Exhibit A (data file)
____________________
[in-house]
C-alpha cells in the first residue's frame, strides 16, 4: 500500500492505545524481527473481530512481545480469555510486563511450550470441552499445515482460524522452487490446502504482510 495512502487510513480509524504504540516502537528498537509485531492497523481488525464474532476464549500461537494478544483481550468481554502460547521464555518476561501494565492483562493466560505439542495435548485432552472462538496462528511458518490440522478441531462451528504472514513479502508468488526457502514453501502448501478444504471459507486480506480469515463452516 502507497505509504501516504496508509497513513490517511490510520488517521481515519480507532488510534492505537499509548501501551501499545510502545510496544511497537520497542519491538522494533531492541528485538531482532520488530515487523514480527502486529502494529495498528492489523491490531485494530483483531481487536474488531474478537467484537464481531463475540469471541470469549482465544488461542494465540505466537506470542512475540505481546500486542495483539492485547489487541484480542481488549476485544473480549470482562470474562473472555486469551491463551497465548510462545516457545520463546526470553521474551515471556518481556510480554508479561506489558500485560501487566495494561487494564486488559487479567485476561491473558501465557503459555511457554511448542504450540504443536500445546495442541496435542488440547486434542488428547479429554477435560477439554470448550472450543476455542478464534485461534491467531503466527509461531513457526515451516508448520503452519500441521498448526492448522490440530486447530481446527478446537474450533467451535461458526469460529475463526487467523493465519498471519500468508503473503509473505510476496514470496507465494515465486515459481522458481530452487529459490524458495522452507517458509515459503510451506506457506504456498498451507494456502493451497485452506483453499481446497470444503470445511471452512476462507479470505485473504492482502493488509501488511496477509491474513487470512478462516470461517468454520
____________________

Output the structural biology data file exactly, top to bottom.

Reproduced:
[in-house]
C-alpha cells in the first residue's frame, strides 16, 4: 500500500492505545524481527473481530512481545480469555510486563511450550470441552499445515482460524522452487490446502504482510 495512502487510513480509524504504540516502537528498537509485531492497523481488525464474532476464549500461537494478544483481550468481554502460547521464555518476561501494565492483562493466560505439542495435548485432552472462538496462528511458518490440522478441531462451528504472514513479502508468488526457502514453501502448501478444504471459507486480506480469515463452516 502507497505509504501516504496508509497513513490517511490510520488517521481515519480507532488510534492505537499509548501501551501499545510502545510496544511497537520497542519491538522494533531492541528485538531482532520488530515487523514480527502486529502494529495498528492489523491490531485494530483483531481487536474488531474478537467484537464481531463475540469471541470469549482465544488461542494465540505466537506470542512475540505481546500486542495483539492485547489487541484480542481488549476485544473480549470482562470474562473472555486469551491463551497465548510462545516457545520463546526470553521474551515471556518481556510480554508479561506489558500485560501487566495494561487494564486488559487479567485476561491473558501465557503459555511457554511448542504450540504443536500445546495442541496435542488440547486434542488428547479429554477435560477439554470448550472450543476455542478464534485461534491467531503466527509461531513457526515451516508448520503452519500441521498448526492448522490440530486447530481446527478446537474450533467451535461458526469460529475463526487467523493465519498471519500468508503473503509473505510476496514470496507465494515465486515459481522458481530452487529459490524458495522452507517458509515459503510451506506457506504456498498451507494456502493451497485452506483453499481446497470444503470445511471452512476462507479470505485473504492482502493488509501488511496477509491474513487470512478462516470461517468454520